Hill’s coworkers found her as inspiring as her students. “[Hill] was the mother of Black faculty at USF,” said James Taylor, a current professor of politics at USF. “She taught me how to fight.” Taylor described Hill’s commitment to making sure the faculty union represented minority professors. In 1994, Hill and three other professors filed a lawsuit against Alan Heineman, the president of the USF Faculty Association, Stanley Nel, the head of the College of Arts and Sciences, and professors of English, Patrick Smith and Edward Stackpoole S.J., for racial discrimination and sexual harassment. In 1997, after a long legal battle and what the Foghorn described as “several pounds of court documents,” the suit was settled out of court. According to Taylor, actions like these changed the face of USF’s faculty union, making sure it welcomed and represented minority faculty members.
Hill was deeply involved in community, both on and off campus. Candice Harrison, the former director of the African American studies program and the former faculty director of the Black Achievement, Success, and Engagement (BASE) program at USF, recalled a dinner she shared with Hill one night in the Fillmore when someone recognized Hill and approached the two to tell Hill how her work was impactful.
In the wake of Hill’s death, Harrison hoped to comfort Black faculty on the loss of someone who devoted her career to fighting for them. “She would pick us up,” said Harrison. “[She would] remind us of our strength, beauty, and power.”
In honor of Hill’s lifelong commitment to nurturing the Black community at USF, her daughter, Sanya Hill Maxion, an adjunct professor at USF School of Law, announced a new endowed scholarship this month that will increase the general scholarship fund for BASE. Maxion, class of 1981, is the third link in a four-generation legacy at USF. Haroldine Liggins, Sanya’s grandmother, worked as a secretary in the USF School of Education for ten years, and Sanya’s son is a current freshman.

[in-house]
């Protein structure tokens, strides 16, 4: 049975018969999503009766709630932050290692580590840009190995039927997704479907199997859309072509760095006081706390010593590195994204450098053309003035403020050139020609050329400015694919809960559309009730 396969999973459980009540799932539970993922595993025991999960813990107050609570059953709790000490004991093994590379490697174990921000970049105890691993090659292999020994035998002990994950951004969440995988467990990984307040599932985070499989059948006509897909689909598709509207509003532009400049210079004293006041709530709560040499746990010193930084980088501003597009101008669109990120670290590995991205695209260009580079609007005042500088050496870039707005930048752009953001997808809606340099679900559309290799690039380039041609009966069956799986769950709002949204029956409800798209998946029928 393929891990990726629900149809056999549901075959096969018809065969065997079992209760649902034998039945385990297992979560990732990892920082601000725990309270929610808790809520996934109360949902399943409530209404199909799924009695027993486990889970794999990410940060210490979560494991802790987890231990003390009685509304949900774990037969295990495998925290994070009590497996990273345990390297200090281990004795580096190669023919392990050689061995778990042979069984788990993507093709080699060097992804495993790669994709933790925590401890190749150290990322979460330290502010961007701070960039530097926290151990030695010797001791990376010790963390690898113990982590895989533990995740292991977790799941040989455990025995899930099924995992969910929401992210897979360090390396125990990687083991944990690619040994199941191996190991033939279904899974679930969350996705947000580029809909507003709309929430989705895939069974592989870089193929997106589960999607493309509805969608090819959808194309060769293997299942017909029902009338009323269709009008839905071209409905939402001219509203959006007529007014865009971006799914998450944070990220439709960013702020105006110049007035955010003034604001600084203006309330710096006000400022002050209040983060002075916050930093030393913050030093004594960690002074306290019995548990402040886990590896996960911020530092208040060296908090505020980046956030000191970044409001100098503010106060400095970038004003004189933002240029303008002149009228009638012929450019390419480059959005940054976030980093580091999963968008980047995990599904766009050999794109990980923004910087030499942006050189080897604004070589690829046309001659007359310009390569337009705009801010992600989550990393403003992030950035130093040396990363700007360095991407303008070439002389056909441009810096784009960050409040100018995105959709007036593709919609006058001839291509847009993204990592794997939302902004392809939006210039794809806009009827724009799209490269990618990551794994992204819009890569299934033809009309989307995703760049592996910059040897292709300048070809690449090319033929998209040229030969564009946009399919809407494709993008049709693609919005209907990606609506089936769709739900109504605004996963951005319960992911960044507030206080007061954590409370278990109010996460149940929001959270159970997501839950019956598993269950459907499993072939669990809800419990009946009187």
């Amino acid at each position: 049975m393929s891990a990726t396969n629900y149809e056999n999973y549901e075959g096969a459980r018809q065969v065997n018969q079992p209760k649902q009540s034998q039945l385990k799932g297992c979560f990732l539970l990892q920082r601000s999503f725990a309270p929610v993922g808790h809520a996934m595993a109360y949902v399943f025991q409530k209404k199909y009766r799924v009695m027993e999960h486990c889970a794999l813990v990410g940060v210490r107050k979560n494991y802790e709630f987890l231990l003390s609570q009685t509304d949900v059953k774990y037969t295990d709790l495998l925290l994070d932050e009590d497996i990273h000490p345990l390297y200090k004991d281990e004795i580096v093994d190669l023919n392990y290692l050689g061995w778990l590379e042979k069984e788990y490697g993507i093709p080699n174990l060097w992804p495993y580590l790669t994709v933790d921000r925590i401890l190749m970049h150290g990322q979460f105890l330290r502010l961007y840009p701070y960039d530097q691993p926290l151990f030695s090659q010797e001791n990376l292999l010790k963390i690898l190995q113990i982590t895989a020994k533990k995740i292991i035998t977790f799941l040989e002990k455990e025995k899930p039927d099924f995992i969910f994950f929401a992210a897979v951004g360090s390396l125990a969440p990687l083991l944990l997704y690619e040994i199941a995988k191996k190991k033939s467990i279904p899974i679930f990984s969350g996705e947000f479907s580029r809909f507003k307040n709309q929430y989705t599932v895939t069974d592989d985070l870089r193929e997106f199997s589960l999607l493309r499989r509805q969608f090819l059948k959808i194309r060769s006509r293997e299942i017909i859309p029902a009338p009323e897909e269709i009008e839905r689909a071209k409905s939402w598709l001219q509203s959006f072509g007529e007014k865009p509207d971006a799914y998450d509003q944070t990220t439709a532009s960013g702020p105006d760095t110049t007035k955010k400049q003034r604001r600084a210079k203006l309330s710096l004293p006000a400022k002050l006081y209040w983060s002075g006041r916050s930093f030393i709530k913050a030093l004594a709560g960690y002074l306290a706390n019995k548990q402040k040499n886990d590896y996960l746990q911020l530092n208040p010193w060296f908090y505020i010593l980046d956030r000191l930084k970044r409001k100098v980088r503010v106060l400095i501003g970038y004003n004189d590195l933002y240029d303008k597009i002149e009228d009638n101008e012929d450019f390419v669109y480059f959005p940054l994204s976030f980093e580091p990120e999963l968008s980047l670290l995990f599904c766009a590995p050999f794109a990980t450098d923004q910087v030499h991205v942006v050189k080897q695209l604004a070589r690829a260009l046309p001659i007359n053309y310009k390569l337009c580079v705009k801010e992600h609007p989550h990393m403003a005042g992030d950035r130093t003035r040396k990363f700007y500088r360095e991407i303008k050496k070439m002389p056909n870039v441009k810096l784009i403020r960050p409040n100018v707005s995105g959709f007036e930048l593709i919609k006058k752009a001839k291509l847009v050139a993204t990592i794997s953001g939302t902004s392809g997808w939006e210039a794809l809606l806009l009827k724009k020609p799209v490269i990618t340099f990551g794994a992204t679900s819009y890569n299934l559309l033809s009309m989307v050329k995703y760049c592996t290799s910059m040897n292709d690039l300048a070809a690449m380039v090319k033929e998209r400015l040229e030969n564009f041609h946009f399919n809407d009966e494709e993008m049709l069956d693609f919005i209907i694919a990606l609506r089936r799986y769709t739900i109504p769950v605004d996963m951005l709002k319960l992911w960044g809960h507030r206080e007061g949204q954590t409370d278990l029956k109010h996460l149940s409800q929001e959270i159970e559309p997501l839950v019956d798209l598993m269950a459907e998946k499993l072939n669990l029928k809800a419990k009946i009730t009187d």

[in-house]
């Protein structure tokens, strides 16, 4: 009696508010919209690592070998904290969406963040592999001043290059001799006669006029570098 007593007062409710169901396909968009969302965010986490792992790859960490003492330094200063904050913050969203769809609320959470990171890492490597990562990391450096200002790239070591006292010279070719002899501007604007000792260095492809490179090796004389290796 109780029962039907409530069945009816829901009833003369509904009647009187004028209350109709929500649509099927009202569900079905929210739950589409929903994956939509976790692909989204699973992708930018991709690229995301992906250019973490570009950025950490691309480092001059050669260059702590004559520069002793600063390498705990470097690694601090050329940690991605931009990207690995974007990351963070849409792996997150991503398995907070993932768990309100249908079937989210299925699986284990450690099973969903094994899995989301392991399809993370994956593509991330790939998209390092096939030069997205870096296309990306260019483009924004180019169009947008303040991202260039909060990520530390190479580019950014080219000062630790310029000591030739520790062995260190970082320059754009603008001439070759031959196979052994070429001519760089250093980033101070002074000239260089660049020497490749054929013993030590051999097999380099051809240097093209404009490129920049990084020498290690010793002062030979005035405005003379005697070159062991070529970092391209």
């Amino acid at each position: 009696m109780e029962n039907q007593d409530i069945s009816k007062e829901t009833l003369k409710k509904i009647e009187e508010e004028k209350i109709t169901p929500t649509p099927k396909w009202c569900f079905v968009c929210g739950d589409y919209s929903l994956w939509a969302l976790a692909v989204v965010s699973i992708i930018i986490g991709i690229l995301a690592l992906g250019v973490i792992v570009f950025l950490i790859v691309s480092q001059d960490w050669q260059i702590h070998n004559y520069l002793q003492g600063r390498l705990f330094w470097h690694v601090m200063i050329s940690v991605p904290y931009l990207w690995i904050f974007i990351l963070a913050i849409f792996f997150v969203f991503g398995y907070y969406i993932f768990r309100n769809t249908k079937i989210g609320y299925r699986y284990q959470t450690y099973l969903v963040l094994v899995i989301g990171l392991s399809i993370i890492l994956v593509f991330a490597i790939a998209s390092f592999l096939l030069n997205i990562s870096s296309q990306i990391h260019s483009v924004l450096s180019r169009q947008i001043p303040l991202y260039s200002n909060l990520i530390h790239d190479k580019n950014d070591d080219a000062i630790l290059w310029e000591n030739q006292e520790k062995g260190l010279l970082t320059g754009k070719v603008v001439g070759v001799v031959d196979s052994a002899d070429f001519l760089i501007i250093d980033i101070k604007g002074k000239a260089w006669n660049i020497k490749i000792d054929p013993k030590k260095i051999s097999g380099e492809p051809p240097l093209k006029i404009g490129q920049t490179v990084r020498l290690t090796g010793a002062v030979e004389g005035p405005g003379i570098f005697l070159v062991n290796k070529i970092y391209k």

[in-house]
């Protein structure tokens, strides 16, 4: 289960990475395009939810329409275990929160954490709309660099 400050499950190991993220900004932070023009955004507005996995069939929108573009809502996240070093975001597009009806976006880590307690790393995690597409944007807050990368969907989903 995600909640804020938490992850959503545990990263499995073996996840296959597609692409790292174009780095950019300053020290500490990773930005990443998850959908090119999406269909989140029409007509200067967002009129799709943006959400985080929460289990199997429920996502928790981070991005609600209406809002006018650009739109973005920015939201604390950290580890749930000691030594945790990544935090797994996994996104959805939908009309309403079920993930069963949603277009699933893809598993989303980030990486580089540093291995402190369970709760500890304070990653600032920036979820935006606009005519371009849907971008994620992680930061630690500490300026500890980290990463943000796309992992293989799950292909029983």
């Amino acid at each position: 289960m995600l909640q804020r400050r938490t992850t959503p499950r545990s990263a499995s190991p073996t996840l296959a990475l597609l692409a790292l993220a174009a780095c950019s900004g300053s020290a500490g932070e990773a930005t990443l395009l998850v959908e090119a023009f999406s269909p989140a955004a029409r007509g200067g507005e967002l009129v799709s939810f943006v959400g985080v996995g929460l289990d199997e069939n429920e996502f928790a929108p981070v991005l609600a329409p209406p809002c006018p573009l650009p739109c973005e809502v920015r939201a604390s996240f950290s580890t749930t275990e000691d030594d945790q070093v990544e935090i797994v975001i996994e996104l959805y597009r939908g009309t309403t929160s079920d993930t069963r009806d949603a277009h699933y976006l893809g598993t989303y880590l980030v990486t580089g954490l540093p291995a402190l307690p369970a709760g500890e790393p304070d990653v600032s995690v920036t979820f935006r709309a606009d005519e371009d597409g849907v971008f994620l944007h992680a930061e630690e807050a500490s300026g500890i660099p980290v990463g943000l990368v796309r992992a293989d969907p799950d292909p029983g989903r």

In her personal life, Hill lived vibrantly. “You should see my house, it looks like a museum, that’s what everybody says,” she told the Foghorn in a 1990 profile. Hill’s life was characterized by art and beauty. “Literature is a form of art,” she said. “But art is really something else. My focus in life is art, in various forms.” Hill’s love for literary art was compiled in her book “Call and Response: The Riverside Anthology of the African American Literary Tradition,” published in 1997. Hill was the general editor in charge of collecting and arranging the excerpts in “Call and Response.” In the same Foghorn interview, Hill praised the 49ers, naming Jerry Rice as her favorite player. She compared Rice’s plays to “poetry in motion.”
It might be surprising to hear a respected scholar and professor, an activist, and a mother praise the football prowess of Jerry Rice, but Hill was full of unexpected attributes. At her memorial, more than one person recalled her swearing habit and her sense of humor. “Non-traditional” was the word Hill’s daughter chose to sum up her mother in her remarks at the memorial.
Hill’s strength and confidence affected everyone who knew her. “She really was fearless,” said Riley, “just absolutely fearless.” All who lined up for a chance to speak at Hill’s memorial emphasized the gift they’d received from her. It was an outpouring of joy and gratitude for her life and work.